Evernote 6.0.6 -- Evernote has released version 6.0.6 of its eponymous information management app with improvements for Spotlight search and advanced search, as well as a reduction in CPU usage when indexing. These search improvements will require you to reindex notes, which could impact performance temporarily. The update also improves the reliability of Evernote’s attachment infrastructure, adds a Presentation Mode Auto-Layout feature that easily divides presentations into multiple slides, and fixes a number of crashes. As of this writing, the Mac App Store edition of Evernote was still sitting at version 6.0.5. (Free from Evernote or the Mac App Store, 59.7 MB, release notes, 10.7.5+)
Read/post comments about Evernote 6.0.6.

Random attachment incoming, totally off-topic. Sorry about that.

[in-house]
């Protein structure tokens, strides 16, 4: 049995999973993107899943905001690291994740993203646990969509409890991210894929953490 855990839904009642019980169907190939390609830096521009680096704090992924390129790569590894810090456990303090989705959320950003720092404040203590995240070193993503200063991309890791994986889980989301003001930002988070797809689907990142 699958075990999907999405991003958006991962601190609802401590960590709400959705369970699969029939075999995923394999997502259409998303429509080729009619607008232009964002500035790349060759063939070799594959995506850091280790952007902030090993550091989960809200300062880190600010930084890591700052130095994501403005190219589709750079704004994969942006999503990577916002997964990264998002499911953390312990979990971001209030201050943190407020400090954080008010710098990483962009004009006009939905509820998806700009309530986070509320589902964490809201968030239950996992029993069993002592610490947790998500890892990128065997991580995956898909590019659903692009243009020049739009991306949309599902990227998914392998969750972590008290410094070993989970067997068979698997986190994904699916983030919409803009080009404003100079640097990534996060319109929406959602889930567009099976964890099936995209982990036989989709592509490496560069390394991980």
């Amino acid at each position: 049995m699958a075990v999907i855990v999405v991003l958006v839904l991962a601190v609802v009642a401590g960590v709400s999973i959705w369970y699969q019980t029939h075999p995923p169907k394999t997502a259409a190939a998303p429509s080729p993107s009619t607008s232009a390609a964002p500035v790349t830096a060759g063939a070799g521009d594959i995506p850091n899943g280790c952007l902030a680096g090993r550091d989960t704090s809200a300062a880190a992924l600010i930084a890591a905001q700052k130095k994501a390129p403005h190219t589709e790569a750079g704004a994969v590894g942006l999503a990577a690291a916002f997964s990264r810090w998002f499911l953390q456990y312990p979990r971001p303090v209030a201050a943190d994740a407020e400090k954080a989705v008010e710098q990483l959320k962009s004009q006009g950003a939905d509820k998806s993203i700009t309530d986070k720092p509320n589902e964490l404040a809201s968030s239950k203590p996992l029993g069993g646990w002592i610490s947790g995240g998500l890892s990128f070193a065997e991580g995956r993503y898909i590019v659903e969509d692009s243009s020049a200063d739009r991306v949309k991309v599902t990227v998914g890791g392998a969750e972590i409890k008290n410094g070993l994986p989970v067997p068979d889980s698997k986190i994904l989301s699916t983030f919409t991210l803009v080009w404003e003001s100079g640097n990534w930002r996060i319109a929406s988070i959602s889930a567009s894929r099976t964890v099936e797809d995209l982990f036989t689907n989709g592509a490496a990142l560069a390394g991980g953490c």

Mellel 3.3.8 -- RedleX has released Mellel 3.3.8 with fixes for some minor memory leaks, as well as for crashes that occurred after receiving updates from iCloud and when handling documents containing many citations. The update to the word processor also fixes an issue that caused artifacts to appear when working with longer documents at zoom levels other than 100 percent, fixes a bug that could cause a crash when pressing the arrow keys in the Find field, and resolves an issue that occasionally caused the iCloud menu to be empty. ($39 new from RedleX and the Mac App Store, free update, 97.5 MB, release notes, 10.6+)
Read/post comments about Mellel 3.3.8.
In ExtraBITS this week, cloud backup service Backblaze has released the raw data from its hard drive reliability studies, Verizon is bulking up its data plans, The New York Times examines Apple’s victory over Microsoft, and President Obama has announced modest NSA reforms.Show full article
In ExtraBITS this week cloud backup service Backblaze has released the raw data from its hard drive reliability studies, Verizon is bulking up its data plans, The New York Times examines Apple’s victory over Microsoft, and President Obama has announced modest NSA reforms.